Did you know that January is designated as Cervical Health Awareness Month? In fact, it was designated as this by the United States Congress. There are many who agree this is an extremely important health issue, with more than 13,000 women being diagnosed with this disease in the U.S. each year.
What many people don’t realize about cervical cancer is that it is one of the few cancers that is preventable when a woman opts for a vaccination and screening for HPV.
The Impact of Cervical Cancer
While cervical cancer is currently a serious issue for women in the United States, its impact is only projected to grow significantly by 2030. For example, in 2012, there were approximately 265,000 deaths around the world due to this preventable disease, but by 2030, it is projected that this number will rise to well over 443,000. That’s almost a 50 percent increase in deaths for a disease that can be prevented and treated.
Treatment Options for Cervical Cancer
Unfortunately, there are not typically any type of signs or symptoms of the development of early cervical cancer, but it is detectable with regular check-ups, PAP smears and testing. As the cancer progresses, symptoms may include pelvic pain and vaginal bleeding. There are certain factors that can affect the prognosis – chances of recovery – and the treatment options.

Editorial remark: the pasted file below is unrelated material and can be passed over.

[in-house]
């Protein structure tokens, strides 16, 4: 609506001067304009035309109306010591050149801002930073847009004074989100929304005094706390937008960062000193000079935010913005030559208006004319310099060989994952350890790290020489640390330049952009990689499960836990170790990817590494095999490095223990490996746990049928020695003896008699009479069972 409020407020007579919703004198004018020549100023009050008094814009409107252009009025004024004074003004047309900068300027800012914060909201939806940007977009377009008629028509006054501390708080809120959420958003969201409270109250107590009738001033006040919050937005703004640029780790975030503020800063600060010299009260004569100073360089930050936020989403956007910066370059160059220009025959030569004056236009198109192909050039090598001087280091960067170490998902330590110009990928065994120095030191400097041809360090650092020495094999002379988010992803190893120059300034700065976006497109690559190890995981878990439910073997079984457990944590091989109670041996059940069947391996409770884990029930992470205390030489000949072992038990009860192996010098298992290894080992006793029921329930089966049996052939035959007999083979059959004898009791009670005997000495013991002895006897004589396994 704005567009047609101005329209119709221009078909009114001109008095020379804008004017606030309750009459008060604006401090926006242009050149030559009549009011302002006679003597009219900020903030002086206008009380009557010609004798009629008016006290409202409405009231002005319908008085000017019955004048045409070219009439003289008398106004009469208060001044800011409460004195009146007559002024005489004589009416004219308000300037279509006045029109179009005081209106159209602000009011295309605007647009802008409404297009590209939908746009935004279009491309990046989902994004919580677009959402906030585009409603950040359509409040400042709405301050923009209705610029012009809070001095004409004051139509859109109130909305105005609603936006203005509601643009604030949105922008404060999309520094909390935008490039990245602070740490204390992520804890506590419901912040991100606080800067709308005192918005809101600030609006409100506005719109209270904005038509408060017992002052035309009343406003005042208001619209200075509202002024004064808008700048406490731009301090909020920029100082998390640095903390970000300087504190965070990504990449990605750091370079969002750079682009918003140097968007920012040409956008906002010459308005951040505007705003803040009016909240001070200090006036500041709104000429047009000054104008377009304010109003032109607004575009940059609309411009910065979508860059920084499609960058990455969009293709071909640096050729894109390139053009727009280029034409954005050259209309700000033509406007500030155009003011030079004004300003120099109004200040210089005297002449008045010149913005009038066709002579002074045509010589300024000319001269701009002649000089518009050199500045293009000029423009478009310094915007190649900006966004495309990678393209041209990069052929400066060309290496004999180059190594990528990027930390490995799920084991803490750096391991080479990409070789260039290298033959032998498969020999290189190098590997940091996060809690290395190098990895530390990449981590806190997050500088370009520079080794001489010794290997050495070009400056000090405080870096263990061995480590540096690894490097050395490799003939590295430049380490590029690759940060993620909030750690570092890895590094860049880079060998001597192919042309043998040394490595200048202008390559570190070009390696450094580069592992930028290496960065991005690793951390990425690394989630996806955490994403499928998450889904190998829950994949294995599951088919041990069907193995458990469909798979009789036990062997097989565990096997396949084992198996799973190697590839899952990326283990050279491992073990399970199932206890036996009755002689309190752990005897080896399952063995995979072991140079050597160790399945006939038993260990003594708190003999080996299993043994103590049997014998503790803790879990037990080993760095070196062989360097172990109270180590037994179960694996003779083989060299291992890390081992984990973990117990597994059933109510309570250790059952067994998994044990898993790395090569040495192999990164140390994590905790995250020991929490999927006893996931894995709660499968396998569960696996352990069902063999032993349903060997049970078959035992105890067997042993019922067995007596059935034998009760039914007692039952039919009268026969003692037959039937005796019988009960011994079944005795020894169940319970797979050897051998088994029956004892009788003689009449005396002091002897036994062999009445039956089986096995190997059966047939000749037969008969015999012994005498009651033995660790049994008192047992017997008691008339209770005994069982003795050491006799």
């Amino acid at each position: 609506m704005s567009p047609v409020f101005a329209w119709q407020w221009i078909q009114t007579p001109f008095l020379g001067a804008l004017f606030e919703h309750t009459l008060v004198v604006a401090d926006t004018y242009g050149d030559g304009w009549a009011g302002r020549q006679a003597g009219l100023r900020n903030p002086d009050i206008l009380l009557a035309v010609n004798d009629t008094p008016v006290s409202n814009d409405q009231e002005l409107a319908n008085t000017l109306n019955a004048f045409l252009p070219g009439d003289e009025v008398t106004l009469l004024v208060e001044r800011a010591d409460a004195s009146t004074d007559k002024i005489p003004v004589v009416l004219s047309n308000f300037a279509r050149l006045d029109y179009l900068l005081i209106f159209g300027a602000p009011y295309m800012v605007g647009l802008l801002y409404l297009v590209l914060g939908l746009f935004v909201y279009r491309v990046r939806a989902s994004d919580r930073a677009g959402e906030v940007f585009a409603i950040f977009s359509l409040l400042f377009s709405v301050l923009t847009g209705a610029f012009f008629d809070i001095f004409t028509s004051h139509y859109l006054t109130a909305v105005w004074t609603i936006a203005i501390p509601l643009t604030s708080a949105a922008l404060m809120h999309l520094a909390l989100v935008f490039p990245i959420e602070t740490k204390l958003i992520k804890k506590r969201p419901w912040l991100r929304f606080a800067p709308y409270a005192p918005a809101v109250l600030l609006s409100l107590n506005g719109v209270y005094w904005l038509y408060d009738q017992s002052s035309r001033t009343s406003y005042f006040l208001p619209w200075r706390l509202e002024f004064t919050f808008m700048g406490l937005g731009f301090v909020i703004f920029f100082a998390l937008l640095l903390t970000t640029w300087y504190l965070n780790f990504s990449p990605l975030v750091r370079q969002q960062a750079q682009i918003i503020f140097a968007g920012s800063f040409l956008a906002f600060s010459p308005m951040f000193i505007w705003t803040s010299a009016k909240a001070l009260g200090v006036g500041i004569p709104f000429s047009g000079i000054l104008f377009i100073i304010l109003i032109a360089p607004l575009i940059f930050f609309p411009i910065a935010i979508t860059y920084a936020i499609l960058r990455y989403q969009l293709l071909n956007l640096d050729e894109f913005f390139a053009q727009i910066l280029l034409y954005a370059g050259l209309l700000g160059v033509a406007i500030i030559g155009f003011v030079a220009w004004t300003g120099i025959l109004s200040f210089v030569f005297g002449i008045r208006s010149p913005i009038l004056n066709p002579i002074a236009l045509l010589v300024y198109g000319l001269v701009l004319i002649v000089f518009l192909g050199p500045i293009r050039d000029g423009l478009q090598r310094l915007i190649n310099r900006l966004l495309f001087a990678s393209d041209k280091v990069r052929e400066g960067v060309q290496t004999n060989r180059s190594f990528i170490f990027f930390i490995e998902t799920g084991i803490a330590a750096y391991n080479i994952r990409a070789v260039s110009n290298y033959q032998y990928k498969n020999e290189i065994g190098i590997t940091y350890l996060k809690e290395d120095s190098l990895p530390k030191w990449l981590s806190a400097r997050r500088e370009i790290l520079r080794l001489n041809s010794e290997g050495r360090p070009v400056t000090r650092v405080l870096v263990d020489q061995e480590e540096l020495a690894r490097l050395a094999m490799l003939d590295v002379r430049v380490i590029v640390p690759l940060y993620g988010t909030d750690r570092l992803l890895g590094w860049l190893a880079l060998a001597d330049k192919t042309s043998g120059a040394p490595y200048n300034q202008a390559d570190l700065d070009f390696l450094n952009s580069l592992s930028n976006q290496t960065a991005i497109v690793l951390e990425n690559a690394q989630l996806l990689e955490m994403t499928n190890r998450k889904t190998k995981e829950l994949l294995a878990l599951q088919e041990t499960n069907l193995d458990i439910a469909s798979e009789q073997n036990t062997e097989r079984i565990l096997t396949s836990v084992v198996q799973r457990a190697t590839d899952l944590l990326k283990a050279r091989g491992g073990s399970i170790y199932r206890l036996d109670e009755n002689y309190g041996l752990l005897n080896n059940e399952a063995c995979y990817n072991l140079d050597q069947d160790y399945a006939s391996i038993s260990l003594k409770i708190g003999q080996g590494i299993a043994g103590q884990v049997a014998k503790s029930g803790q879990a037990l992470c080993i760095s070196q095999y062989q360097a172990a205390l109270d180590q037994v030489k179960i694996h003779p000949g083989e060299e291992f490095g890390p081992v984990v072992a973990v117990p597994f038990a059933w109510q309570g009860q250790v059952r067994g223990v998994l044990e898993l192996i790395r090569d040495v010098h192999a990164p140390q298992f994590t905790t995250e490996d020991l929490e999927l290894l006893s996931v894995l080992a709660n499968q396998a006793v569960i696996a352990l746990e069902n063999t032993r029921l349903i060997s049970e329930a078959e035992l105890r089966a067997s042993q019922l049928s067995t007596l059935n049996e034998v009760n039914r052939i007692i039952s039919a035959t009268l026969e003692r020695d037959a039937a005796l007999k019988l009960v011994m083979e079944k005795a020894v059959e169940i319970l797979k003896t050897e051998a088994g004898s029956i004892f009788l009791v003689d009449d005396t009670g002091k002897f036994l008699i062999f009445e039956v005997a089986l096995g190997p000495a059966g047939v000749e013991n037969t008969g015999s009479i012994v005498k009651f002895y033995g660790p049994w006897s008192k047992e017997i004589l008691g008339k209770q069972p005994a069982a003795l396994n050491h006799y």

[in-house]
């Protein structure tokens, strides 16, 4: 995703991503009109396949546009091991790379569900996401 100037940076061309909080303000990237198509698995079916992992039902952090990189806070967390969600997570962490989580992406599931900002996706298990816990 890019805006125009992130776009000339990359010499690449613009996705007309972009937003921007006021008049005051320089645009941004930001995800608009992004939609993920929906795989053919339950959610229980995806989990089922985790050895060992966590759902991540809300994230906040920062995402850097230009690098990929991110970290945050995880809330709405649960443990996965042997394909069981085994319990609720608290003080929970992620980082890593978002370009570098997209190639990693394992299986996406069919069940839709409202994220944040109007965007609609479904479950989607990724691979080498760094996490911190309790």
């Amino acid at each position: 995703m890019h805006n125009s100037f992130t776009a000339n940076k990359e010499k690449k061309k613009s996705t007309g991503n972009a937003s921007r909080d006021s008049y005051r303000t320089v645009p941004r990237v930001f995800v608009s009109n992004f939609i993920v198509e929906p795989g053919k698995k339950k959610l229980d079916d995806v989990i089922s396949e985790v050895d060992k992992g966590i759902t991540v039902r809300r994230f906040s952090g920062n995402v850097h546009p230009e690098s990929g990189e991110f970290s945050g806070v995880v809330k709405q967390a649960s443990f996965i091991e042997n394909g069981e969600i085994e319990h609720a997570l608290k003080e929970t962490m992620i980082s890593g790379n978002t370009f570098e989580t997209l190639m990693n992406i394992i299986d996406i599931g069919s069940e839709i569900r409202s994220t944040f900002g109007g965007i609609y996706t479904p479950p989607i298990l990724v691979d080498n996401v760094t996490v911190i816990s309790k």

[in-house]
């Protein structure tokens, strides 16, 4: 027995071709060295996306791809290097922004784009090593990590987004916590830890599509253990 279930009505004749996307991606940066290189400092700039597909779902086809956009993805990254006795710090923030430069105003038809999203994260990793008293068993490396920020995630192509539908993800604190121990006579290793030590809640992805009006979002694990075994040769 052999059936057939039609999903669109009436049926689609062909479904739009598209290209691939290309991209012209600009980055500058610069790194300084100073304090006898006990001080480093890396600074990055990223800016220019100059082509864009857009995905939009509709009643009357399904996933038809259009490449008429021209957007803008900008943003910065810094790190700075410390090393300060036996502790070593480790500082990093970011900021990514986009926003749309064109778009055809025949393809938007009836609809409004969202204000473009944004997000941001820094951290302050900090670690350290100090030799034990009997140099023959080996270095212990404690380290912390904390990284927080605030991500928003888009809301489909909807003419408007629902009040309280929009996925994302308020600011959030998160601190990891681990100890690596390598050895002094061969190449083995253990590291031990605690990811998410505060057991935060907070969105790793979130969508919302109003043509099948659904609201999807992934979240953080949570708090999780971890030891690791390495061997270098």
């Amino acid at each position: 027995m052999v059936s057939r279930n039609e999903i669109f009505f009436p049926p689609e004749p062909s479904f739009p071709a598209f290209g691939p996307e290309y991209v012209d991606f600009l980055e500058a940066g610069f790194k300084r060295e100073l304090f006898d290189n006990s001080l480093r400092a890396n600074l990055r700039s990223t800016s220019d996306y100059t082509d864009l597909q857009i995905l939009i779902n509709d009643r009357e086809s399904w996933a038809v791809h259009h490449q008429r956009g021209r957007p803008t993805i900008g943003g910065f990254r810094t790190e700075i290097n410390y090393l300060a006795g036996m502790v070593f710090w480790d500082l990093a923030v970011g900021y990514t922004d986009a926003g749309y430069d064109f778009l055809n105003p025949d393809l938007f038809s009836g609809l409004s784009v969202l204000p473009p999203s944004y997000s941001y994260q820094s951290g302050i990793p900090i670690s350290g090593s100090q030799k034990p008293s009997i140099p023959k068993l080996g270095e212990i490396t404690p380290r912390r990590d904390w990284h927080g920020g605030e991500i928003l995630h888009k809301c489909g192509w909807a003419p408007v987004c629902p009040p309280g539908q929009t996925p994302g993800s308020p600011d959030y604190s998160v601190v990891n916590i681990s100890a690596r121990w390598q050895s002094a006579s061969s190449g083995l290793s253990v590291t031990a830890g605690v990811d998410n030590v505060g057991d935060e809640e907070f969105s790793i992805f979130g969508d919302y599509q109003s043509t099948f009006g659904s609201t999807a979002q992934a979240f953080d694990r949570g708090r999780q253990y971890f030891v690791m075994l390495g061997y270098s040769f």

Factors such as a person’s health, age and desire to have children will come into play when determining a treatment for their condition. Some of the treatment options used for cervical cancer include chemotherapy and radiation therapy at the same time, a radical hysterectomy and the removal of the lymph nodes in the pelvic, a radical trachelectomy and chemotherapy with surgery, to name a few options.
How You Can Help
Regardless of if you have suffered from cervical cancer, know someone who has had it or just want to educate others and advocate for more knowledge about this preventable disease, there are many things you can do. You can take the time to talk to others, contact your local media and encourage more coverage about cervical cancer, and even reach out to your local legislative office so that Cervical Health Awareness month is recognized in your community.
Cervical cancer isn’t a disease that discriminates. It can affect any woman, regardless of race. Bringing more awareness to this disease and how preventable it is, is the best way to help those who may be diagnosed with it in the future.